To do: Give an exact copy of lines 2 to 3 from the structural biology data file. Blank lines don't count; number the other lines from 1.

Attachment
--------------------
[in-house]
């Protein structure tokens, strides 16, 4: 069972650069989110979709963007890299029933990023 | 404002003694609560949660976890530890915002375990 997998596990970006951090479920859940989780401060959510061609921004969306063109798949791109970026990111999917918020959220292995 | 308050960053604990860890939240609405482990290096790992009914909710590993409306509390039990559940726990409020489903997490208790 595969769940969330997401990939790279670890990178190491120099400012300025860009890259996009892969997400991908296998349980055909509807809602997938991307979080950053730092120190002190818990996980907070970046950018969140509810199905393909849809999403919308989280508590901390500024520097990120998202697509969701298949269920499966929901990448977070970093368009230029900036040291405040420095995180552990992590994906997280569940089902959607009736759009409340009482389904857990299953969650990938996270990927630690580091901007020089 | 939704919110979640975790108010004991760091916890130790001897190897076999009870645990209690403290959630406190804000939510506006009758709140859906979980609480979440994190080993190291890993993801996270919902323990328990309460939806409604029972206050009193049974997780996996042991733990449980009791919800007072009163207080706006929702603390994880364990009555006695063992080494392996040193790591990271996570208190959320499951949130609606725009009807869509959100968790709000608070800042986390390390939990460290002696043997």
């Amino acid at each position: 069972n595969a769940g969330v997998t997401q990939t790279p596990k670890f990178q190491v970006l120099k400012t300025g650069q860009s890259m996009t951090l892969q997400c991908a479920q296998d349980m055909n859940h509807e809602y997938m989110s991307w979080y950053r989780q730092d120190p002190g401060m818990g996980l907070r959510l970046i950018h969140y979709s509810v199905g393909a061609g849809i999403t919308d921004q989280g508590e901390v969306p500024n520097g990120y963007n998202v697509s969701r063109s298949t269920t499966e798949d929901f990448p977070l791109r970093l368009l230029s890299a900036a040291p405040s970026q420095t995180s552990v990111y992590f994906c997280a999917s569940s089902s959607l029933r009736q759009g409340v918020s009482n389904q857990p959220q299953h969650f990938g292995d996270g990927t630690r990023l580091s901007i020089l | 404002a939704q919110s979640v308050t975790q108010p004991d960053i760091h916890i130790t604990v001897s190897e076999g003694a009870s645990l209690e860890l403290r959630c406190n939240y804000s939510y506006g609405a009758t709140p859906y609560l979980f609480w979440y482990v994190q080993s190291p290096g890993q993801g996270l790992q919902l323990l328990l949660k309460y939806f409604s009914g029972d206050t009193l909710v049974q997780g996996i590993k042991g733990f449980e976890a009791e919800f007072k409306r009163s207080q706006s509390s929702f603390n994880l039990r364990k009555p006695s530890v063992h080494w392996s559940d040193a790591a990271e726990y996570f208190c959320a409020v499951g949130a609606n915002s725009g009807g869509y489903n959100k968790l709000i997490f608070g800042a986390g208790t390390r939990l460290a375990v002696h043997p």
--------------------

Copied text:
């Protein structure tokens, strides 16, 4: 069972650069989110979709963007890299029933990023 | 404002003694609560949660976890530890915002375990 997998596990970006951090479920859940989780401060959510061609921004969306063109798949791109970026990111999917918020959220292995 | 308050960053604990860890939240609405482990290096790992009914909710590993409306509390039990559940726990409020489903997490208790 595969769940969330997401990939790279670890990178190491120099400012300025860009890259996009892969997400991908296998349980055909509807809602997938991307979080950053730092120190002190818990996980907070970046950018969140509810199905393909849809999403919308989280508590901390500024520097990120998202697509969701298949269920499966929901990448977070970093368009230029900036040291405040420095995180552990992590994906997280569940089902959607009736759009409340009482389904857990299953969650990938996270990927630690580091901007020089 | 939704919110979640975790108010004991760091916890130790001897190897076999009870645990209690403290959630406190804000939510506006009758709140859906979980609480979440994190080993190291890993993801996270919902323990328990309460939806409604029972206050009193049974997780996996042991733990449980009791919800007072009163207080706006929702603390994880364990009555006695063992080494392996040193790591990271996570208190959320499951949130609606725009009807869509959100968790709000608070800042986390390390939990460290002696043997």
């Amino acid at each position: 069972n595969a769940g969330v997998t997401q990939t790279p596990k670890f990178q190491v970006l120099k400012t300025g650069q860009s890259m996009t951090l892969q997400c991908a479920q296998d349980m055909n859940h509807e809602y997938m989110s991307w979080y950053r989780q730092d120190p002190g401060m818990g996980l907070r959510l970046i950018h969140y979709s509810v199905g393909a061609g849809i999403t919308d921004q989280g508590e901390v969306p500024n520097g990120y963007n998202v697509s969701r063109s298949t269920t499966e798949d929901f990448p977070l791109r970093l368009l230029s890299a900036a040291p405040s970026q420095t995180s552990v990111y992590f994906c997280a999917s569940s089902s959607l029933r009736q759009g409340v918020s009482n389904q857990p959220q299953h969650f990938g292995d996270g990927t630690r990023l580091s901007i020089l | 404002a939704q919110s979640v308050t975790q108010p004991d960053i760091h916890i130790t604990v001897s190897e076999g003694a009870s645990l209690e860890l403290r959630c406190n939240y804000s939510y506006g609405a009758t709140p859906y609560l979980f609480w979440y482990v994190q080993s190291p290096g890993q993801g996270l790992q919902l323990l328990l949660k309460y939806f409604s009914g029972d206050t009193l909710v049974q997780g996996i590993k042991g733990f449980e976890a009791e919800f007072k409306r009163s207080q706006s509390s929702f603390n994880l039990r364990k009555p006695s530890v063992h080494w392996s559940d040193a790591a990271e726990y996570f208190c959320a409020v499951g949130a609606n915002s725009g009807g869509y489903n959100k968790l709000i997490f608070g800042a986390g208790t390390r939990l460290a375990v002696h043997p």